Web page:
A friend who raises organic flowers to sell in upper Michigan mentioned “lasagna gardening” to me. Or, I should say, she recommended googling it so that I could learn about it myself. Not only did I take her recommendation and find simple, clear explanations like this one, but, as a result, I bought Patricia Lanza’s Lasagna Gardening and thought it was worth a try. The principle is simple. Instead of digging up the lawn, I could create a 2-foot high bed of layered organic material right on top of the grass and let it “bake” or break down into enriched soil over a couple of months. What’s more, according to Lanza, I’d be able to plant vegetables on the same day that I created the bed. A little skeptical, I have decided to give it a try and record my efforts here. My first step was to turn off the sprinkler that covered the back half of my lawn. The grass there began to die at the beginning of September.

Lasagna Gardening requires a bit of advance planning and collecting. For my first 4 ft X 8ft bed:

  • First, I saved all newspaper pages that did not have any ink except black on it (to my surprise, easier done with the New York Times than with our local paper).
  • Second, I asked the man who cuts my lawn each week to put all grass clippings off to one side of the yard for keeping. I became super diligent at picking up my dogs’ manure, which friends tell me should not get chopped up into the clippings. I suppose it has to do with what’s in dog food.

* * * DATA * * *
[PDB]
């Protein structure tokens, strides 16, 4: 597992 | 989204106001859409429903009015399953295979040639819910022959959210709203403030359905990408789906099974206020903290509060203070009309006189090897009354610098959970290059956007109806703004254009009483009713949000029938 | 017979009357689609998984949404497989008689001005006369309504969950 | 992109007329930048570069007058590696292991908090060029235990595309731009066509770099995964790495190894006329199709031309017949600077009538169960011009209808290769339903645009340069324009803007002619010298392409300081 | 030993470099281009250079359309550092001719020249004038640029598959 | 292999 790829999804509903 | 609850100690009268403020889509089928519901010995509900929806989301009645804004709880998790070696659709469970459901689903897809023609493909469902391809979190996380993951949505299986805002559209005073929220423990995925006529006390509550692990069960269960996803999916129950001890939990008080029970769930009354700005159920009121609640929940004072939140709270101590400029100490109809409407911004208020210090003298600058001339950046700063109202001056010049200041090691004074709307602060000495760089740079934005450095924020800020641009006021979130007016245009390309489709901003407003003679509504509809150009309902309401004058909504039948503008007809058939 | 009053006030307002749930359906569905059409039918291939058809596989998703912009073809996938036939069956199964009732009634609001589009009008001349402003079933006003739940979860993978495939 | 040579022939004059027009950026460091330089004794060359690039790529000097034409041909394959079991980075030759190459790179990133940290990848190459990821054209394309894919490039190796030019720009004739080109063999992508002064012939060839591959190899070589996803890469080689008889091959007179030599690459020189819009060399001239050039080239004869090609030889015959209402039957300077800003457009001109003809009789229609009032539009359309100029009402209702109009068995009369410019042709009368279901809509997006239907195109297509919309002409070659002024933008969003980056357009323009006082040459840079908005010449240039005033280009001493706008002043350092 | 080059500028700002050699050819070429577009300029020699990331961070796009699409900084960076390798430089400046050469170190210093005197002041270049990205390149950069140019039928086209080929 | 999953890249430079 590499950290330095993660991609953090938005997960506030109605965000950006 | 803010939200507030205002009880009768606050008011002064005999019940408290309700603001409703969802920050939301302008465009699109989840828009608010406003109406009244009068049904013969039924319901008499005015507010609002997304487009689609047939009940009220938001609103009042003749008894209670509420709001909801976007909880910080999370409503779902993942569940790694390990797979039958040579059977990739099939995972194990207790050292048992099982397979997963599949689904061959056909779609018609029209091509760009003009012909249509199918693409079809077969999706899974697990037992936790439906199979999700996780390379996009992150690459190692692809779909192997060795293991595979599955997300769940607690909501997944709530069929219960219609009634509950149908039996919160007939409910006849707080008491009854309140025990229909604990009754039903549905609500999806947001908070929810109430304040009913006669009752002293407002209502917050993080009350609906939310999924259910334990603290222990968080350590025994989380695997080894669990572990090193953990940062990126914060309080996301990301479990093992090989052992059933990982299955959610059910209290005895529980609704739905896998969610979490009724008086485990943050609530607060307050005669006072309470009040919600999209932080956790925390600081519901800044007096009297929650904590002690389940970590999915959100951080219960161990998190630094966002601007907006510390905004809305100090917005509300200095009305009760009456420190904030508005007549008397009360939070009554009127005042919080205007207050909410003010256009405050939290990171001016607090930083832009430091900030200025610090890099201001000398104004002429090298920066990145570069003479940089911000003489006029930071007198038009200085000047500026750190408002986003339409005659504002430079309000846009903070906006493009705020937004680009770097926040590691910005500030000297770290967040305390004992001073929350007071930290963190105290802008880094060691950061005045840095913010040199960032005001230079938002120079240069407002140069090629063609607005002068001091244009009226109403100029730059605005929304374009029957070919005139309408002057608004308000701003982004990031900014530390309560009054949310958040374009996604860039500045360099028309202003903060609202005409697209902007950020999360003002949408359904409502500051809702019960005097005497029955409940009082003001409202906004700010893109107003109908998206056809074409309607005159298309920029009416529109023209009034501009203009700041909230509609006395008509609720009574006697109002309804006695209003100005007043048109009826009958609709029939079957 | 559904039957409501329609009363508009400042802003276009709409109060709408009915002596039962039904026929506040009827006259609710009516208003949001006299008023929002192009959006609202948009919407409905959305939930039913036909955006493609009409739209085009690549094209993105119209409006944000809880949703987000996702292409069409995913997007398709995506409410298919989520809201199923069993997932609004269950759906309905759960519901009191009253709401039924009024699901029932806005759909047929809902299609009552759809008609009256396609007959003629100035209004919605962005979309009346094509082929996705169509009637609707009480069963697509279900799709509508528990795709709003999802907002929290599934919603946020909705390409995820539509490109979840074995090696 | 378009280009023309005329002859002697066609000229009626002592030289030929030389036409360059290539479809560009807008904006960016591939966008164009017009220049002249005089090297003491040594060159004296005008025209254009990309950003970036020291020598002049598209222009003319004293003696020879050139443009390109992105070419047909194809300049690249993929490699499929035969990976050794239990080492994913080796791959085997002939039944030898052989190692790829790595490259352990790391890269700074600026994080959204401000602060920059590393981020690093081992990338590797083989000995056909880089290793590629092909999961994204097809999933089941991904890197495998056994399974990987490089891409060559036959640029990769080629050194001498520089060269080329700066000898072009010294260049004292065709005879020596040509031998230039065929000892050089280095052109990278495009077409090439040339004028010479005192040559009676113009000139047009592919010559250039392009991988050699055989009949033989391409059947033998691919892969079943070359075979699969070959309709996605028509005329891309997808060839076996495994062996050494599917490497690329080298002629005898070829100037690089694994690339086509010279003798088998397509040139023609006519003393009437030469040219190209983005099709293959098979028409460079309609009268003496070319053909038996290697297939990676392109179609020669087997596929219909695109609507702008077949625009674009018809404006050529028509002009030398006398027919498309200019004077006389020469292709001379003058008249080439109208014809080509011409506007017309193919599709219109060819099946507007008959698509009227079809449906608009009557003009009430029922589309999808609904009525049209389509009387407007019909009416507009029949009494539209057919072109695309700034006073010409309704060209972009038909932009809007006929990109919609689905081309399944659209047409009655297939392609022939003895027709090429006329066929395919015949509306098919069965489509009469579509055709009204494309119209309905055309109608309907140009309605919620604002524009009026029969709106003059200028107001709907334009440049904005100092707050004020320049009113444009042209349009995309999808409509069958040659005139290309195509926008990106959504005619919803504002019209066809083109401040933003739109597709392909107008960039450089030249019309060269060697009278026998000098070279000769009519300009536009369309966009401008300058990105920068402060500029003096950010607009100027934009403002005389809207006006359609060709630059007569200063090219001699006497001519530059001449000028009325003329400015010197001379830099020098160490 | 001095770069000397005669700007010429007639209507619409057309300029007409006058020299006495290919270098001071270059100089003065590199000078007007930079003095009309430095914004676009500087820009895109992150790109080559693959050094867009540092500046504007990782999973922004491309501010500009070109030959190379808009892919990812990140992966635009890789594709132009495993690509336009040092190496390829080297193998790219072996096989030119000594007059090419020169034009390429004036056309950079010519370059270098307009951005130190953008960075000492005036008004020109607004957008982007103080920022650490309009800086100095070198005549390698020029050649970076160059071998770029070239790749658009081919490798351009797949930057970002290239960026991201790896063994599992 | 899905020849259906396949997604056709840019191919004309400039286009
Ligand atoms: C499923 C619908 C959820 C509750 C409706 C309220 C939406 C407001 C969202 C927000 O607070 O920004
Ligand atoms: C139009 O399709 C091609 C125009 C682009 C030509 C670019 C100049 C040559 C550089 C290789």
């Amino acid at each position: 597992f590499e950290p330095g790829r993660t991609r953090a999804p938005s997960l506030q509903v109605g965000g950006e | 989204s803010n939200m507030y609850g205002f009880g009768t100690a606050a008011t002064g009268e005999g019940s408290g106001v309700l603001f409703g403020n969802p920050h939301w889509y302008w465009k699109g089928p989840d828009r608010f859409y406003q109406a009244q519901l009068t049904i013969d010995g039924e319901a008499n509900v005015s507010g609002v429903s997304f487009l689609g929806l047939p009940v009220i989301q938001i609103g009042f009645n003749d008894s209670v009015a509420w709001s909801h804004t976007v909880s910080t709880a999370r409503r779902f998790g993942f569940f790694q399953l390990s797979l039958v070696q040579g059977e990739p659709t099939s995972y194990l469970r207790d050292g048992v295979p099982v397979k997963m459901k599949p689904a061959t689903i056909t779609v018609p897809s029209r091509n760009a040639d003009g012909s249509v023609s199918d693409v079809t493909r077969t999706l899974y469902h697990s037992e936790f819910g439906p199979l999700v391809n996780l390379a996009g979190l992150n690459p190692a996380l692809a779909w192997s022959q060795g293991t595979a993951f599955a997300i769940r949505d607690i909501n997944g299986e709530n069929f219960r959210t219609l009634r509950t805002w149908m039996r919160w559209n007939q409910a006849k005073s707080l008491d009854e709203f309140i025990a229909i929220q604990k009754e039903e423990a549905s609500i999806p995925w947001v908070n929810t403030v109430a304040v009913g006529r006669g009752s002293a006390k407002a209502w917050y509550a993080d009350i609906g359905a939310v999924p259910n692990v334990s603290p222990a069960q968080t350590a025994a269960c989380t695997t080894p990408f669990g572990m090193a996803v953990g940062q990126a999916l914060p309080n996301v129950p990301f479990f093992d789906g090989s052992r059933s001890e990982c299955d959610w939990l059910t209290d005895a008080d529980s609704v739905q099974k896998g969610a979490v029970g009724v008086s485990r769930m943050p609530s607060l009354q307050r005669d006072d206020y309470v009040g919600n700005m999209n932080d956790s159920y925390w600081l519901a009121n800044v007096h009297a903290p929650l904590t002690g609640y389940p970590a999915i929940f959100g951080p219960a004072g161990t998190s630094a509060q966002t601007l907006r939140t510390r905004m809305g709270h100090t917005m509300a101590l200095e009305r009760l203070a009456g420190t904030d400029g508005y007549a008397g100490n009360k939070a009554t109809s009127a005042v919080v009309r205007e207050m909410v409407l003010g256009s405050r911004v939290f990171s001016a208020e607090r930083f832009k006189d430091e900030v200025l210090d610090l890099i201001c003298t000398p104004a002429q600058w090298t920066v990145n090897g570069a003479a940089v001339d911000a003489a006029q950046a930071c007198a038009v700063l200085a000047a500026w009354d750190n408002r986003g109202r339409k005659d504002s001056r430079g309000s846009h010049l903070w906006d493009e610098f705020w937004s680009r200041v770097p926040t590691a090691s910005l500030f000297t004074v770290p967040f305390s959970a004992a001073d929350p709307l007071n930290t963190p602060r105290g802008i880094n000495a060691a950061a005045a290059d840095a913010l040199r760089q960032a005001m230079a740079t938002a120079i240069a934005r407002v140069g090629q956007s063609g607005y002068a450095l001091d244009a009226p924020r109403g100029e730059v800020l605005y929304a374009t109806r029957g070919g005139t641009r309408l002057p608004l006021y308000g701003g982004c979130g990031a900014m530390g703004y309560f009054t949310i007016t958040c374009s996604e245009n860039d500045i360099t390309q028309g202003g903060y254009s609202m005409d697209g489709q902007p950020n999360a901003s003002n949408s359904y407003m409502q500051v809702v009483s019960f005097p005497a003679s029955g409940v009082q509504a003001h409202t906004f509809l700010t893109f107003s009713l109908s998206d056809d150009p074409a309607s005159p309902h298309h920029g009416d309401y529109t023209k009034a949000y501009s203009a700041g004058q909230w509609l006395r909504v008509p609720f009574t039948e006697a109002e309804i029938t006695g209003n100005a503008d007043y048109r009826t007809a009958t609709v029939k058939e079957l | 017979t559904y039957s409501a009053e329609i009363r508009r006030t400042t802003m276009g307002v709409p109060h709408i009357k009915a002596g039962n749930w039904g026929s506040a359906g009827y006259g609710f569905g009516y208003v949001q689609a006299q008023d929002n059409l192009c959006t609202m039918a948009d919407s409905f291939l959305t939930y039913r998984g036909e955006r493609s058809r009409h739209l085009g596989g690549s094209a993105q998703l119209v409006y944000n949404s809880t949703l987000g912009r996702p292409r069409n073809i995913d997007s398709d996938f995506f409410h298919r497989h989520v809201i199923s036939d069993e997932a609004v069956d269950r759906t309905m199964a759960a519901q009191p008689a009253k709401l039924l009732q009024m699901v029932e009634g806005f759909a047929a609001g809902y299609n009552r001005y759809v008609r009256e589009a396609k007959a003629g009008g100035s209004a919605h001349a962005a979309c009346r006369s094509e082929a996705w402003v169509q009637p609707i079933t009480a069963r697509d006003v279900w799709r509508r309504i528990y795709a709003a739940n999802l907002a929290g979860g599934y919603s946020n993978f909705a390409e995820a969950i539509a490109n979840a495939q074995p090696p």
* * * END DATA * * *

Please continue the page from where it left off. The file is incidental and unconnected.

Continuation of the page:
• Third, I acquired several bales of straw ($7 – $9 each).
  • Fourth, I bought two 3.8 cubic ft bags of peat moss ($18 each).
  • Fifth, I bought two bags of cedar bark mulch to top the layers off.
  • Sixth, I got a really, really big sheet of black plastic to cover the bed at the end (in fact, it’s so big, it’ll cover an entire second bed that I plan to lay down next weekend.

But I had other options, although less convenient for me. Lanza allows cardboard instead of newspaper as the base and chopped leaves, compost, barn and littler for use as layers. She tops off her lasagna with bonemeal and wood ashes for phosphorus and potassium.

As it happened, the only reason I waited nearly two months to put down the first bed was that I was out of town. I had plenty of newspaper this morning when I got to work.

Of course, it would be windy on the day I needed to lay sheets of newspaper across a 4 X 8 section at the back of my garden. Having my garden hose at hand helped. After I placed several sheets down, I sprayed it with water, which helped to weight down the paper and prevent it from flying up. I covered the 4 X 8 area entirely with about 5 or 6 sheets deep of newspaper, making sure that it was well sodden.

On top of the newspapers I shoveled peat moss about 2-3 inches thick. For the next layer, the straw bales nicely came apart in about 4 inch thick slabs, which I positioned on top. Another layer of peat moss, followed by grass clippings, another of peat moss, another layer of straw, one more of peat moss, and then I capped the square mound with cedar bark.

Lanza doesn’t say anything about watering the square before covering it in plastic, but I did anyway. The climate of northern California necessitates hosing down the compost box once a week, so I figured this could use a spritzer, too.

Once I had taken my photos of it for the blog, I covered the whole thing in black plastic and dropped concrete blocks on the corners.

So far, what I like about this method is that I can lay out and arrange my beds gradually. I have designed in my head how I want to arrange the vegetable beds across the back width of my lawn. The one detail I will change next week is to make the bed narrower. I will extend the bed I created today, but decrease the width to 3 feet and lengthen it to 9 ft. Because it will be the bed farthest from my house, I will plant in it the highest vegetables, like tomatoes and beans.

Since I’m a complete novice at gardening, I welcome all advice, tips, and warnings.